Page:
The publication of GDP figures for the second quarter confirms the continuation of positive growth despite the tightening of monetary policy by central banks. In the United States, gross domestic product grew at an annualised rate of 2.4% quarter-on-quarter, ahead of both expectations and the 2.0% posted in the first quarter, note Guy Wagner and his team in their latest monthly market report "Highlights".
“The stronger-than-expected growth was due to the resilience of consumer spending and strong growth in business investment,” says Guy Wagner, Chief Investment Officer (CIO) of the asset management company BLI - Banque de Luxembourg Investments. Growth was also positive in the eurozone, but less robust than in the US, with GDP rising by 0.3% quarter-on-quarter. “The peripheral countries showed the strongest momentum, while the German economy stagnated and the apparently strong growth in France came exclusively from exports.”
Monetary tightening by central banks should lead to a more marked slowdown in the global economy in the third quarter. Guy Wagner
GDP growth in China slows down
In China, quarter-on-quarter GDP growth slowed in the second quarter, confirming that the post-Covid rebound is rapidly running out of steam. The government in Beijing has just announced various support measures to revitalise the property market and restore confidence in the private sector, which has been affected by over-regulation in recent years. “Monetary tightening by central banks should lead to a more marked slowdown in the global economy in the third quarter.”
The easing in inflation rates continues
The easing in inflation rates continues, extending to core price indices excluding energy and food. In the United States, headline inflation fell to 3% in June. “In the eurozone, inflation is also slowing, although inflationary pressures appear to be more persistent than in the United States,” determines the Luxembourgish economist.
Central banks raise key interest rates further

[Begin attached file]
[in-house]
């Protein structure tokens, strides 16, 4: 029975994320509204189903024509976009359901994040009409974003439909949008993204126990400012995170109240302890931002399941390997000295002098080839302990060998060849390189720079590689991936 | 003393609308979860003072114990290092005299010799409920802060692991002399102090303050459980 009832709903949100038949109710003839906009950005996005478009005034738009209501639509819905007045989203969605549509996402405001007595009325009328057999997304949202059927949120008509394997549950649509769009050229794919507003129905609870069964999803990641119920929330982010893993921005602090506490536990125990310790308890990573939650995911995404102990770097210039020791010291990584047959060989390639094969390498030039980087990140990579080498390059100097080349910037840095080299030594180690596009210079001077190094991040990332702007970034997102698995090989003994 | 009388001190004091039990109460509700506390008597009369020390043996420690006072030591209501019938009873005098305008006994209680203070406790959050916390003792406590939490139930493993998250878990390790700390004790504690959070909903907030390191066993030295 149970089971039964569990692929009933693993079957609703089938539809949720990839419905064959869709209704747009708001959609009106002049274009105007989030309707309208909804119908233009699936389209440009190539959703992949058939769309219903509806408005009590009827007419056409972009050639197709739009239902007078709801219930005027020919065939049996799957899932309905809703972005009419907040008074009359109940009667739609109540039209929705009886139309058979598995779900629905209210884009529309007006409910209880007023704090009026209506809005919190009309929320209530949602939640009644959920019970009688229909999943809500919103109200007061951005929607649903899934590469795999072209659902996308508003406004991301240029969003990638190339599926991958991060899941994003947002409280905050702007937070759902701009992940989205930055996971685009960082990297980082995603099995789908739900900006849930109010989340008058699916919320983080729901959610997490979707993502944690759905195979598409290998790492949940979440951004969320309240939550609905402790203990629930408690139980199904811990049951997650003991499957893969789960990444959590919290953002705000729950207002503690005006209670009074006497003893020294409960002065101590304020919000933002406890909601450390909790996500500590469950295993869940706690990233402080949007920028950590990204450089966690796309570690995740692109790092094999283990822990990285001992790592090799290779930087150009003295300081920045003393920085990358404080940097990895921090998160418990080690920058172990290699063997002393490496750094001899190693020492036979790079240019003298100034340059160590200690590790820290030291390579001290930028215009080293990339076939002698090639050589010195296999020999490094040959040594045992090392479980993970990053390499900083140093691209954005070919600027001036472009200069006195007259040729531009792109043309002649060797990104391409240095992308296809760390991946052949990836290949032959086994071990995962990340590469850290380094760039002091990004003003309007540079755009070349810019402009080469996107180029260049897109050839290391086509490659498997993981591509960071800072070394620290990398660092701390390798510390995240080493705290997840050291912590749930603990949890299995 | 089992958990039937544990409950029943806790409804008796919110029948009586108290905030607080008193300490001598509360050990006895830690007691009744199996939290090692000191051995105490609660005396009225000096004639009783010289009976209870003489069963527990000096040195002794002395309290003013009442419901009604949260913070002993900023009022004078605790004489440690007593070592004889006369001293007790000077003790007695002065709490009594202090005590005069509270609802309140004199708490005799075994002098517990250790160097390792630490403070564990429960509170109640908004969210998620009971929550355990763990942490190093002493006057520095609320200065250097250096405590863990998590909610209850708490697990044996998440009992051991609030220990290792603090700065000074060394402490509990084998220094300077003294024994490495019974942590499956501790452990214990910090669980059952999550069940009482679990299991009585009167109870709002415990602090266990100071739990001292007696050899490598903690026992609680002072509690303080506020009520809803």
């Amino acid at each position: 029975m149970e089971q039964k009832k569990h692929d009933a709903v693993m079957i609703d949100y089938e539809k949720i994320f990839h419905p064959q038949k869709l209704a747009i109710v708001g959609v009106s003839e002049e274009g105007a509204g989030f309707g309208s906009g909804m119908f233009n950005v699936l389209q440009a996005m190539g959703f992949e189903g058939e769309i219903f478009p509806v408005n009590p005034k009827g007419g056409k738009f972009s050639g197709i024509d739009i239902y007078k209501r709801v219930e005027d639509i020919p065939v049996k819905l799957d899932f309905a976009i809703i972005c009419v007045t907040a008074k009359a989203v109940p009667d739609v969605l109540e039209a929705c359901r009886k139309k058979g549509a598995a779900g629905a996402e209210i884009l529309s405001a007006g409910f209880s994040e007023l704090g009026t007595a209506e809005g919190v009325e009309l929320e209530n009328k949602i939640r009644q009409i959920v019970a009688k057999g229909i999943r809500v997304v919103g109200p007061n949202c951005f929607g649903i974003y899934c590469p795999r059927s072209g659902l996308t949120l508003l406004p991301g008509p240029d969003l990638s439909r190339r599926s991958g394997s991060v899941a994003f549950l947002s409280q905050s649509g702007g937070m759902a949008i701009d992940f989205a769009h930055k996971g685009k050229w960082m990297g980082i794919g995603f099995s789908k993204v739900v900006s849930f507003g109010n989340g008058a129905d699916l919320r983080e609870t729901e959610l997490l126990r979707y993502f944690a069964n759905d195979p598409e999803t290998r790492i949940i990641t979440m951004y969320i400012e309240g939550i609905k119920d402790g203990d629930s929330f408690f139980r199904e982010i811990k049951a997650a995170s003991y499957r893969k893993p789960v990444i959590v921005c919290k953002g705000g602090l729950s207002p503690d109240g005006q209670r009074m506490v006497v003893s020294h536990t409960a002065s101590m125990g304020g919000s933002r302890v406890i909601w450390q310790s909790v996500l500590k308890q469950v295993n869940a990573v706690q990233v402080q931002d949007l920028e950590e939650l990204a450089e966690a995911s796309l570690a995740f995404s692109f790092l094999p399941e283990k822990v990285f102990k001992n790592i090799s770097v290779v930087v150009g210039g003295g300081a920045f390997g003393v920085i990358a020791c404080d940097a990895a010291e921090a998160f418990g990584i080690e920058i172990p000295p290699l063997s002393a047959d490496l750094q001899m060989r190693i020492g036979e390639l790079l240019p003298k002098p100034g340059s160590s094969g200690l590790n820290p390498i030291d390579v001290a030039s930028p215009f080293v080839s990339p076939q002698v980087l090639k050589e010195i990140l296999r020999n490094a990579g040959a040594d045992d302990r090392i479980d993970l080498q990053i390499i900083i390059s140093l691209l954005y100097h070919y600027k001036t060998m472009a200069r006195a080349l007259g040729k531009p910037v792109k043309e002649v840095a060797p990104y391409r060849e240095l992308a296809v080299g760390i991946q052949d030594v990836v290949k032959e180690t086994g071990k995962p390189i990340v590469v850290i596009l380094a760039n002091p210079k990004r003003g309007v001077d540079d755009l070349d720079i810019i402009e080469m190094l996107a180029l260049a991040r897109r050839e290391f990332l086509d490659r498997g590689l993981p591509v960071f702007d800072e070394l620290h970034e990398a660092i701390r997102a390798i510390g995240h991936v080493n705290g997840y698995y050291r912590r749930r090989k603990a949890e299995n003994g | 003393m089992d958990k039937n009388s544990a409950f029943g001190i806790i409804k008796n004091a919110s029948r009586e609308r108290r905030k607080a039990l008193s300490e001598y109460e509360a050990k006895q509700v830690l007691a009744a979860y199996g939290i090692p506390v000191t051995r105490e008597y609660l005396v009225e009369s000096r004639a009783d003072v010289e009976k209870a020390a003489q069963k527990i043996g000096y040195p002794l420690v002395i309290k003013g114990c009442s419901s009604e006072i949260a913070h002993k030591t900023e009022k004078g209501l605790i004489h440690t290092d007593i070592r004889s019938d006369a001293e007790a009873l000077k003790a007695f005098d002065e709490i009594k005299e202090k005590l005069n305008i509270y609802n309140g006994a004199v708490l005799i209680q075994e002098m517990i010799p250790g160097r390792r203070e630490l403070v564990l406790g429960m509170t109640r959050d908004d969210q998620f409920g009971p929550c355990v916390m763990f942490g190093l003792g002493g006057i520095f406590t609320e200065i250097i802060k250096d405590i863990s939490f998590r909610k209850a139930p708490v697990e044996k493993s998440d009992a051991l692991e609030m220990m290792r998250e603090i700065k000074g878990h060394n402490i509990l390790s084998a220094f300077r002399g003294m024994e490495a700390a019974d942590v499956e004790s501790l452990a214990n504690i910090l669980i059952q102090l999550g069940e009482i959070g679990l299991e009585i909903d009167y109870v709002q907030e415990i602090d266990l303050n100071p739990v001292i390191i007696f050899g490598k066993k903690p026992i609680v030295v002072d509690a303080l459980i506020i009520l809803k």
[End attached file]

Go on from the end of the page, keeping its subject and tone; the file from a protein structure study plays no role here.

After a pause in June, the US Federal Reserve resumed raising interest rates in July, bringing the target range for the federal funds rate to 5.25% - 5.50%. Chairman Jerome Powell left open the possibility of a further increase at the next meeting in September, a decision that will depend on the progress of economic statistics published between now and then. In the eurozone, the central bank also raised its key rates by 25 basis points, increasing the deposit rate to 3.75% and the refinancing rate to 4.25%. According to President Christine Lagarde, a pause in September has become an option, with the next move depending, as in the US, on statistical developments. In Japan, the central bank slightly adjusted its policy of controlling the yield curve, raising the upper limit of the target range for the 10-year rate to 1% from 0.5% previously.
Hope for a soft landing of the global economy grows
Following their massive rebound in the first half of the year, stock markets remained buoyant in July. Guy Wagner: “More and more investors seem to be embracing the idea of a soft landing for the global economy despite the sharp rise in interest rates, given the recent easing in inflationary pressures and the continued resilience of the services sector. The corporate earnings season has also lived up to expectations so far.” In terms of sectors, energy, communication services and materials advanced the most, while defensive sectors such as healthcare, utilities and consumer staples recorded the least favourable outcome.